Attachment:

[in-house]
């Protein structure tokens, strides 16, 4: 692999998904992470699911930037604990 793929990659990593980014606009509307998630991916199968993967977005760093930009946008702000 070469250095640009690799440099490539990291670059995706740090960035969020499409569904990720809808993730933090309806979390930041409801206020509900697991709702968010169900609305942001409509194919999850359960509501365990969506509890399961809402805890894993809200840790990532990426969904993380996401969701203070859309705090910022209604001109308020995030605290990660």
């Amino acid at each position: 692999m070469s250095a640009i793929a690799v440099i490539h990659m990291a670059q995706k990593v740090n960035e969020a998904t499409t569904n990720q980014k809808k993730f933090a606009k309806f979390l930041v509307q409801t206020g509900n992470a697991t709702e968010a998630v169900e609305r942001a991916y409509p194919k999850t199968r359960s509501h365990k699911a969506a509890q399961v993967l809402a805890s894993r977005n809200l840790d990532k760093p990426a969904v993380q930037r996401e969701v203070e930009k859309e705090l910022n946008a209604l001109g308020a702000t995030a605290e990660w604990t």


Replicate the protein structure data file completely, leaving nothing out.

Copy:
[in-house]
């Protein structure tokens, strides 16, 4: 692999998904992470699911930037604990 793929990659990593980014606009509307998630991916199968993967977005760093930009946008702000 070469250095640009690799440099490539990291670059995706740090960035969020499409569904990720809808993730933090309806979390930041409801206020509900697991709702968010169900609305942001409509194919999850359960509501365990969506509890399961809402805890894993809200840790990532990426969904993380996401969701203070859309705090910022209604001109308020995030605290990660």
């Amino acid at each position: 692999m070469s250095a640009i793929a690799v440099i490539h990659m990291a670059q995706k990593v740090n960035e969020a998904t499409t569904n990720q980014k809808k993730f933090a606009k309806f979390l930041v509307q409801t206020g509900n992470a697991t709702e968010a998630v169900e609305r942001a991916y409509p194919k999850t199968r359960s509501h365990k699911a969506a509890q399961v993967l809402a805890s894993r977005n809200l840790d990532k760093p990426a969904v993380q930037r996401e969701v203070e930009k859309e705090l910022n946008a209604l001109g308020a702000t995030a605290e990660w604990t």